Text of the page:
Since the coronavirus pandemic first began, evidence has emerged showing that Covid-19 can damage more than the lungs.
The disease caused by the novel coronavirus can harm other organs in the body — including the heart — and now two separate studies, published in the journal JAMA Cardiology on Monday, provide more insight into how Covid-19 may have a prolonged impact on heart health in those who have recovered from illness and may have caused cardiac infection in those who died.
“We’ve understood for a few months now that Covid-19 is not only a respiratory infection but a multi-system infection,” said cardiologist Dr. Nieca Goldberg, medical director of the NYU Women’s Heart Program and senior adviser for women’s health strategy at NYU Langone Health in New York, who was not involved in either study.
“There is an acute inflammatory response, increased blood clotting and cardiac involvement. And the cardiac involvement can either be due to direct involvement of the heart muscle by the infection and its inflammatory response. It could be due to blood clots that are formed, causing an obstruction of arteries,” Goldberg said.
“Sometimes people have very fast heart rates that can, over time, weaken the heart muscle, reduce the heart muscle function. So there are multiple ways during this infection that it can involve the heart.”
Inflammation of the heart
One of the JAMA Cardiology studies found that, among 100 adults who recently recovered from Covid, 78% showed some type of cardiac involvement in MRI scans and 60% had ongoing inflammation in the heart.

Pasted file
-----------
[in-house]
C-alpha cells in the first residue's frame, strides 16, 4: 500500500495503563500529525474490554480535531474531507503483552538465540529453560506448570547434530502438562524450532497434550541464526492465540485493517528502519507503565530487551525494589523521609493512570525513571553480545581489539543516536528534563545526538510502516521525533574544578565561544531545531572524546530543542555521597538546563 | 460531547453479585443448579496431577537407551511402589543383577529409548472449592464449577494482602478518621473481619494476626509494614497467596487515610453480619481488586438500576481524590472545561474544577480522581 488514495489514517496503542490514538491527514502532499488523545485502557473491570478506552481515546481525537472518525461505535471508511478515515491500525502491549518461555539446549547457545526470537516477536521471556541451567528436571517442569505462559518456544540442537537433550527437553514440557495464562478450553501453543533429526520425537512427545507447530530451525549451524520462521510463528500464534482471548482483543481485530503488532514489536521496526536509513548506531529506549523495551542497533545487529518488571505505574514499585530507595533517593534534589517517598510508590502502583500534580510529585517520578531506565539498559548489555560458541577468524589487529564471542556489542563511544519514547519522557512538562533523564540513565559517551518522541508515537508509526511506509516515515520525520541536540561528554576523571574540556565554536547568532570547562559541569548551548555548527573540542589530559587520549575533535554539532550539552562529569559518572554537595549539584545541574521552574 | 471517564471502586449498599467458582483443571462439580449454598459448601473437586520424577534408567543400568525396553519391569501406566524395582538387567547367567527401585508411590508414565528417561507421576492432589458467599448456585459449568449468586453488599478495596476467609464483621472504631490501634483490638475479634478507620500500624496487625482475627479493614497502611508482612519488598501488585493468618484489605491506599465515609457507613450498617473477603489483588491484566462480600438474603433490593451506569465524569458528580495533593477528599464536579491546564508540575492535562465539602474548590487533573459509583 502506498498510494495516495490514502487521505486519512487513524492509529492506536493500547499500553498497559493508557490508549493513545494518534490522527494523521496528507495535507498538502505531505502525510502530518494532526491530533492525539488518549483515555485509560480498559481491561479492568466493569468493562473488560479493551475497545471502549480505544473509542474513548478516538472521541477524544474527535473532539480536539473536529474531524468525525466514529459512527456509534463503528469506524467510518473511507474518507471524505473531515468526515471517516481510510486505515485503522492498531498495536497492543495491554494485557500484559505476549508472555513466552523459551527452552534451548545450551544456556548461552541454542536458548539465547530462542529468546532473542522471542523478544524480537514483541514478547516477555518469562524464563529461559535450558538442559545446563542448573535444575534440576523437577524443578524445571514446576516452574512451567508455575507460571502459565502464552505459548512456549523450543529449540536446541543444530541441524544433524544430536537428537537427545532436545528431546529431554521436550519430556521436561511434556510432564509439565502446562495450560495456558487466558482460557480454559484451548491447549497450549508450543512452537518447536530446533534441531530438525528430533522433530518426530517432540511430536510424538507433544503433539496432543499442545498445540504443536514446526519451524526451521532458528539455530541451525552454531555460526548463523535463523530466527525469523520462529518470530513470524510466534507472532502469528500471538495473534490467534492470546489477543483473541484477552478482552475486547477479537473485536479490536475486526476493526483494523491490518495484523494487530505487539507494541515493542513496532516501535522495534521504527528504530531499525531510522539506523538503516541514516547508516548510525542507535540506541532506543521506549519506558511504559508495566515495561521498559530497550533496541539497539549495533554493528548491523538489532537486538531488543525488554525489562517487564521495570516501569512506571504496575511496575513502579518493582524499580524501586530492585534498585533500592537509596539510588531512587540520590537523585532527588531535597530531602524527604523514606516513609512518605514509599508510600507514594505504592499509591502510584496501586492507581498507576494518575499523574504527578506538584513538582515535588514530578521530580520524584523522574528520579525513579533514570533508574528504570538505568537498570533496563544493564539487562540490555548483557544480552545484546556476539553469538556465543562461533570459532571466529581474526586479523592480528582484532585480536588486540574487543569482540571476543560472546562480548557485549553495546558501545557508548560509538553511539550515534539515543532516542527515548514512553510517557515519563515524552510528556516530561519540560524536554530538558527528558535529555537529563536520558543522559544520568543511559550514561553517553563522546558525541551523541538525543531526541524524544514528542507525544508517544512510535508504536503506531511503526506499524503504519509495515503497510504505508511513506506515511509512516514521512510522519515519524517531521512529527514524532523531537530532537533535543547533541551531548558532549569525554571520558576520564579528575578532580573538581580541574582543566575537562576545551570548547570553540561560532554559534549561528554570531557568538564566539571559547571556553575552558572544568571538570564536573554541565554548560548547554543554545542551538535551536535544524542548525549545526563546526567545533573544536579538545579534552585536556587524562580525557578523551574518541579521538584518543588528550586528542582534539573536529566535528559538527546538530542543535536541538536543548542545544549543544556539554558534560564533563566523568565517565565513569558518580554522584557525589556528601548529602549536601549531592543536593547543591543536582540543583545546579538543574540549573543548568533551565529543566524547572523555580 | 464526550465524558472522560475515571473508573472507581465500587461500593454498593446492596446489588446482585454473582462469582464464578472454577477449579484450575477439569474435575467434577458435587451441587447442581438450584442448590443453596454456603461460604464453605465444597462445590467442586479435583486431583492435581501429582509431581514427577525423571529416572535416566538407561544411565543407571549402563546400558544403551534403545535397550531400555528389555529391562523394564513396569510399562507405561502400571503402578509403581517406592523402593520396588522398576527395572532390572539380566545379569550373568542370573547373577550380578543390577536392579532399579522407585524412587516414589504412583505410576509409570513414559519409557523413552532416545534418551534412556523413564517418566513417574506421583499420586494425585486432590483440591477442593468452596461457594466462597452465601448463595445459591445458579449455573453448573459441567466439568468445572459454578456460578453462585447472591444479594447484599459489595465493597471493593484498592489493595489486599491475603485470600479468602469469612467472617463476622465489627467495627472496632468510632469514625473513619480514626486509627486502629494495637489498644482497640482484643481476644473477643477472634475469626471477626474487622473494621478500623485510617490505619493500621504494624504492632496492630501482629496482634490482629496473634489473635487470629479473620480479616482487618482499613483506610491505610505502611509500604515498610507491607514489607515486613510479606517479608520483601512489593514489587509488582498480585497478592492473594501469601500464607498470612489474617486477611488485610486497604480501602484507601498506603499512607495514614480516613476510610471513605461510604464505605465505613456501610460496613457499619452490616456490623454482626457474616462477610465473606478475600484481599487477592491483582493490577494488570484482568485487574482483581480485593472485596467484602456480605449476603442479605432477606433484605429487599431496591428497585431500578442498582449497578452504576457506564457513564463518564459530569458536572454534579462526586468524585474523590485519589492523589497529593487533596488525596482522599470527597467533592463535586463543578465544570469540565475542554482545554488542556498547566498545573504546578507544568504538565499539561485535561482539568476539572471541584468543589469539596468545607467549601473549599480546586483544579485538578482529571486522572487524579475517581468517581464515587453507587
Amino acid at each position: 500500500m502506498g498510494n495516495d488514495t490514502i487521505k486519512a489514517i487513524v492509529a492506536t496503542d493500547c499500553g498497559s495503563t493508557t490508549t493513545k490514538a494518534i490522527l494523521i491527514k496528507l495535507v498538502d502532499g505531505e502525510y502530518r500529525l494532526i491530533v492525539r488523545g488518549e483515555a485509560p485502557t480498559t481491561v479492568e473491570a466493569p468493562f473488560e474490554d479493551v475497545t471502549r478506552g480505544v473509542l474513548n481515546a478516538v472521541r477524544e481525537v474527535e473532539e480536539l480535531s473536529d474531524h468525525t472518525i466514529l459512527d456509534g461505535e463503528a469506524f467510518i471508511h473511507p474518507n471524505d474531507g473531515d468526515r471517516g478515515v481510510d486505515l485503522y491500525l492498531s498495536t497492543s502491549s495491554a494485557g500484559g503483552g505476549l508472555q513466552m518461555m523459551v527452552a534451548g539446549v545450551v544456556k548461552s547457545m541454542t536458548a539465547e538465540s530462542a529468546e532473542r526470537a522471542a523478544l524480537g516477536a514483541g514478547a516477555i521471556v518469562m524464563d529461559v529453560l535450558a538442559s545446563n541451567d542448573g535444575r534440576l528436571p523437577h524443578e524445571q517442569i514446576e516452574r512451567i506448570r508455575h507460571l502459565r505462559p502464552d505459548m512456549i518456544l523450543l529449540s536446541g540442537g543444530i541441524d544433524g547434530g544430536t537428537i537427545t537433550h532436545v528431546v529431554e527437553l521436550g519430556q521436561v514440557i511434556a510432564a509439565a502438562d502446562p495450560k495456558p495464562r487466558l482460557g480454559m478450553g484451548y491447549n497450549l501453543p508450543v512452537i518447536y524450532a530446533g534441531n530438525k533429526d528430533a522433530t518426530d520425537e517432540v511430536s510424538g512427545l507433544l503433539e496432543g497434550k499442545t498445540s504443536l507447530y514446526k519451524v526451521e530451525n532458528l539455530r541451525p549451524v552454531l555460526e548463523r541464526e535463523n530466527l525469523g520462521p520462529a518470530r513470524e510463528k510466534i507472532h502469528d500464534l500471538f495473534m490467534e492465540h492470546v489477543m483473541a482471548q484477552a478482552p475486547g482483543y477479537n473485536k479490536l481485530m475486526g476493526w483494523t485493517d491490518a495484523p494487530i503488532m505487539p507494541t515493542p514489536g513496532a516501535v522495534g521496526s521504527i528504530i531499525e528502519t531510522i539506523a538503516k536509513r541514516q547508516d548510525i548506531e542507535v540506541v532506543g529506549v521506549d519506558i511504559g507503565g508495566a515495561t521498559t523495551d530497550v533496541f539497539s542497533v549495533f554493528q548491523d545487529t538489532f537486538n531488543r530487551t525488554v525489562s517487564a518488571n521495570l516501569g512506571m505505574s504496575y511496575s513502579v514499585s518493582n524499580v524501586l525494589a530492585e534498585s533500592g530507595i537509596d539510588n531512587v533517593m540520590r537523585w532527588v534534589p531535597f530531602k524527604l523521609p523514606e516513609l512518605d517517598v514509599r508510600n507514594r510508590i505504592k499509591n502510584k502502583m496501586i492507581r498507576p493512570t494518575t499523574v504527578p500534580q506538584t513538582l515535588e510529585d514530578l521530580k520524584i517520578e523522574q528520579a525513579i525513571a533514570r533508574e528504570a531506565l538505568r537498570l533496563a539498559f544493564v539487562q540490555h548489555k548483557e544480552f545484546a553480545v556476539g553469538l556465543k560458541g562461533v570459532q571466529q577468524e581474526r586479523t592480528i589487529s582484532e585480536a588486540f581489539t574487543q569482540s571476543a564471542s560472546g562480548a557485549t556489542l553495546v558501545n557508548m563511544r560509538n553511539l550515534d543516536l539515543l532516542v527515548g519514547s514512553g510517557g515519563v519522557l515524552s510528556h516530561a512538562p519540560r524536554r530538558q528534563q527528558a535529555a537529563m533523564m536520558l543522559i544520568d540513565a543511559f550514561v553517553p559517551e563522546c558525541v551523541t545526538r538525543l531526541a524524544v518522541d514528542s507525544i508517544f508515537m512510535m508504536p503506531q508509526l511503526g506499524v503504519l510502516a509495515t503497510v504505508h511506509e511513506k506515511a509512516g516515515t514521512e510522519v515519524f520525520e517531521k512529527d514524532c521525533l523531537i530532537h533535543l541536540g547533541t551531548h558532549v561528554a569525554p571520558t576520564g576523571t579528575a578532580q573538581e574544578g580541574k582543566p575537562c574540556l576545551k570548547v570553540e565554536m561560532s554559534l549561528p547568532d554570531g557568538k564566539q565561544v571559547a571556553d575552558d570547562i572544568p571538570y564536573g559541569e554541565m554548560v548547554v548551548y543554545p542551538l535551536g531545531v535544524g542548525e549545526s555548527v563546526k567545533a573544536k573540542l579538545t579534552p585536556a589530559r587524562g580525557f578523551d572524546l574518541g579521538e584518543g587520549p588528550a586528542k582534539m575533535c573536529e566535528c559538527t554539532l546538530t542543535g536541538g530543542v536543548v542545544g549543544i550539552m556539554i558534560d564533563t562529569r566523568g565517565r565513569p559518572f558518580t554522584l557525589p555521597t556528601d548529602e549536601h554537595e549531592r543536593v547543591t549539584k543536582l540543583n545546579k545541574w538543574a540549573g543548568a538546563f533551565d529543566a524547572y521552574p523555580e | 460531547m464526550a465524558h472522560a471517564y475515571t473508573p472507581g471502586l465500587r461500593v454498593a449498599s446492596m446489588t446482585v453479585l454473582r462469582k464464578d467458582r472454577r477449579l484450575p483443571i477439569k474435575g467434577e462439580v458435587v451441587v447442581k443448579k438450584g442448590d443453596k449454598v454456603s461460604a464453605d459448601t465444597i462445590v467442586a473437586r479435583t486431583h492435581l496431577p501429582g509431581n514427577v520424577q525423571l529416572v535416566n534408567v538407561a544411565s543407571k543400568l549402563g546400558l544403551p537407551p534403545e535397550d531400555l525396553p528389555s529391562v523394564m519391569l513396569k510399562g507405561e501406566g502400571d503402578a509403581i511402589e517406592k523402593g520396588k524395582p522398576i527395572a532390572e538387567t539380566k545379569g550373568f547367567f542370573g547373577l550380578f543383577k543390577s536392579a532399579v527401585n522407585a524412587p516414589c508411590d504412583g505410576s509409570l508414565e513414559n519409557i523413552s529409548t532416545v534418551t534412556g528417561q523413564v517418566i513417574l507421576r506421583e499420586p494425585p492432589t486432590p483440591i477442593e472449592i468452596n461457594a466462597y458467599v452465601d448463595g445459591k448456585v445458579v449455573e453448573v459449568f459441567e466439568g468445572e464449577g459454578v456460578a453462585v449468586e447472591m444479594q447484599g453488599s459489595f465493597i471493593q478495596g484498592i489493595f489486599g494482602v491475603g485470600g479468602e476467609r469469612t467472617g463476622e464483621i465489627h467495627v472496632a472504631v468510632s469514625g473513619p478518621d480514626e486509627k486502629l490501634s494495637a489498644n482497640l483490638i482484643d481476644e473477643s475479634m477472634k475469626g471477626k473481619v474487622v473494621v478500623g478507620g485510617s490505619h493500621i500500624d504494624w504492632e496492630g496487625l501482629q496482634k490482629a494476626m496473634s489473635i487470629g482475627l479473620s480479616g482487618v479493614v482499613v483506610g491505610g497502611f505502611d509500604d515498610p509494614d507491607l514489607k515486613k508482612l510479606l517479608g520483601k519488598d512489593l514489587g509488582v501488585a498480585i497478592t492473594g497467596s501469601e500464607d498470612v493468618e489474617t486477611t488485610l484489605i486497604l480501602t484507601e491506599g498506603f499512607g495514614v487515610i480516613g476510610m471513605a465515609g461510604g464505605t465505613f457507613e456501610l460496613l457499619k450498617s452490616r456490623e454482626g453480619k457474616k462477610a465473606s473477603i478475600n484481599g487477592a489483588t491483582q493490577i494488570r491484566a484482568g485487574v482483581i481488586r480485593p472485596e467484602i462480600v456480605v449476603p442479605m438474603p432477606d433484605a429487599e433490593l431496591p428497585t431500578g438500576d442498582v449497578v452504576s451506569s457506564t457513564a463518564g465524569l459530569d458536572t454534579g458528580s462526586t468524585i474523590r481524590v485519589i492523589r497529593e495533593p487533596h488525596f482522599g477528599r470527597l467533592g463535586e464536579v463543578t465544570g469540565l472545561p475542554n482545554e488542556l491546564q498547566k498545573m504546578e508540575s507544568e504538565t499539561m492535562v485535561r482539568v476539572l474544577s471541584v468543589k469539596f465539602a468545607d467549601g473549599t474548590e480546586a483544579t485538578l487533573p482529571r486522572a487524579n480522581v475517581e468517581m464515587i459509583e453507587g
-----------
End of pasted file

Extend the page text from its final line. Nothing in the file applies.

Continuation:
The study included patients ages 45 to 53 who were from the University Hospital Frankfurt Covid-19 Registry in Germany. They were recruited for the study between April and June. Most of the patients — 67– recovered at home, with the severity of their illness ranging from some being asymptomatic to having moderate symptoms.
The researchers used cardiac magnetic resonance imaging, blood tests and biopsy of heart tissue. Those data were compared with a group of 50 healthy volunteers and 57 volunteers with some underlying health conditions or risk factors.
The MRI data revealed that people infected with coronavirus had some sort of heart involvement regardless of any preexisting conditions, the severity or course of their infection, the time from their original diagnosis or the presence of any specific heart-related symptoms.
The most common heart-related abnormality in the Covid-19 patients was myocardial inflammation or abnormal inflammation of the heart muscle, which can weaken it.
This type of inflammation, also called myocarditis, is usually caused by a viral infection, Goldberg said, adding that she was not surprised by these study results.
“What they’re saying in this study is that you can identify myocardial involvement or heart involvement by magnetic resonance imaging,” Goldberg said.
The study has some limitations. More research is needed to determine whether similar findings would emerge among a larger group of patients, those younger than 18 and those currently battling coronavirus infection instead of just recovering from it.
“These findings indicate the need for ongoing investigation of the long-term cardiovascular consequences of COVID-19,” the researchers wrote.
Medical reference: CNN Health